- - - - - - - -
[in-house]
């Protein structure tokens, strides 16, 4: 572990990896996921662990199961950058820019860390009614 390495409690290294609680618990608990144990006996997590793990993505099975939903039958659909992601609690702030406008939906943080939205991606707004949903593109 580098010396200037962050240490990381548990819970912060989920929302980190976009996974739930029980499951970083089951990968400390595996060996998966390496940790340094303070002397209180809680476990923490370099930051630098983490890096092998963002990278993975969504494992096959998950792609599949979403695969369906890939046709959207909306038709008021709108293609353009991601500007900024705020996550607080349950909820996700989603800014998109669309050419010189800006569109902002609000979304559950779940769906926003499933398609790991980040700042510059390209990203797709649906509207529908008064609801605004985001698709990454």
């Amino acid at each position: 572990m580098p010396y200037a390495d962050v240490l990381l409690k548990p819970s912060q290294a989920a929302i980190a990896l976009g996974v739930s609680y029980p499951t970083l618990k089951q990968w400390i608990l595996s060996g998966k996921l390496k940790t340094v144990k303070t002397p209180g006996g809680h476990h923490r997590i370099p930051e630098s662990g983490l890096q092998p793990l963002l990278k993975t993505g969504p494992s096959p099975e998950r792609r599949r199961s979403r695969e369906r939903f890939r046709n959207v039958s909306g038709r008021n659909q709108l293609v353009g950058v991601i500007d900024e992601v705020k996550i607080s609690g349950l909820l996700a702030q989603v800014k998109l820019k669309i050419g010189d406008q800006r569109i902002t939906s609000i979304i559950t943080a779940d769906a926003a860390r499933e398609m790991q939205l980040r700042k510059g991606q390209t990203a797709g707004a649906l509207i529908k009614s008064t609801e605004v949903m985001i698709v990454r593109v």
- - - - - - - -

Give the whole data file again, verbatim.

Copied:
[in-house]
């Protein structure tokens, strides 16, 4: 572990990896996921662990199961950058820019860390009614 390495409690290294609680618990608990144990006996997590793990993505099975939903039958659909992601609690702030406008939906943080939205991606707004949903593109 580098010396200037962050240490990381548990819970912060989920929302980190976009996974739930029980499951970083089951990968400390595996060996998966390496940790340094303070002397209180809680476990923490370099930051630098983490890096092998963002990278993975969504494992096959998950792609599949979403695969369906890939046709959207909306038709008021709108293609353009991601500007900024705020996550607080349950909820996700989603800014998109669309050419010189800006569109902002609000979304559950779940769906926003499933398609790991980040700042510059390209990203797709649906509207529908008064609801605004985001698709990454």
């Amino acid at each position: 572990m580098p010396y200037a390495d962050v240490l990381l409690k548990p819970s912060q290294a989920a929302i980190a990896l976009g996974v739930s609680y029980p499951t970083l618990k089951q990968w400390i608990l595996s060996g998966k996921l390496k940790t340094v144990k303070t002397p209180g006996g809680h476990h923490r997590i370099p930051e630098s662990g983490l890096q092998p793990l963002l990278k993975t993505g969504p494992s096959p099975e998950r792609r599949r199961s979403r695969e369906r939903f890939r046709n959207v039958s909306g038709r008021n659909q709108l293609v353009g950058v991601i500007d900024e992601v705020k996550i607080s609690g349950l909820l996700a702030q989603v800014k998109l820019k669309i050419g010189d406008q800006r569109i902002t939906s609000i979304i559950t943080a779940d769906a926003a860390r499933e398609m790991q939205l980040r700042k510059g991606q390209t990203a797709g707004a649906l509207i529908k009614s008064t609801e605004v949903m985001i698709v990454r593109v």